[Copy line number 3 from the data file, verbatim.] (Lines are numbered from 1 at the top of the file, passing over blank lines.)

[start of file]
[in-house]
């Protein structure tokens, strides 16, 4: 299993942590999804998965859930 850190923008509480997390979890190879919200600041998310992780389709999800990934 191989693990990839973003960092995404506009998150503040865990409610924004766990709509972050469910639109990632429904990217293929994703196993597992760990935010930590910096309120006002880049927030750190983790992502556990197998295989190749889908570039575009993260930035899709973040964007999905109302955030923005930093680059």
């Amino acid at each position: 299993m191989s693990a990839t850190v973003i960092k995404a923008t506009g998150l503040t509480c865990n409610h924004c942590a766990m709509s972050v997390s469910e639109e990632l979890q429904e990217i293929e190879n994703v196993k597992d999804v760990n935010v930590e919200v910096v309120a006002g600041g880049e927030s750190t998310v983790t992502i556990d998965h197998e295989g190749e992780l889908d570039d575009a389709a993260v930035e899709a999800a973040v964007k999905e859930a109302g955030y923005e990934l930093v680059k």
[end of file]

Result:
């Amino acid at each position: 299993m191989s693990a990839t850190v973003i960092k995404a923008t506009g998150l503040t509480c865990n409610h924004c942590a766990m709509s972050v997390s469910e639109e990632l979890q429904e990217i293929e190879n994703v196993k597992d999804v760990n935010v930590e919200v910096v309120a006002g600041g880049e927030s750190t998310v983790t992502i556990d998965h197998e295989g190749e992780l889908d570039d575009a389709a993260v930035e899709a999800a973040v964007k999905e859930a109302g955030y923005e990934l930093v680059k």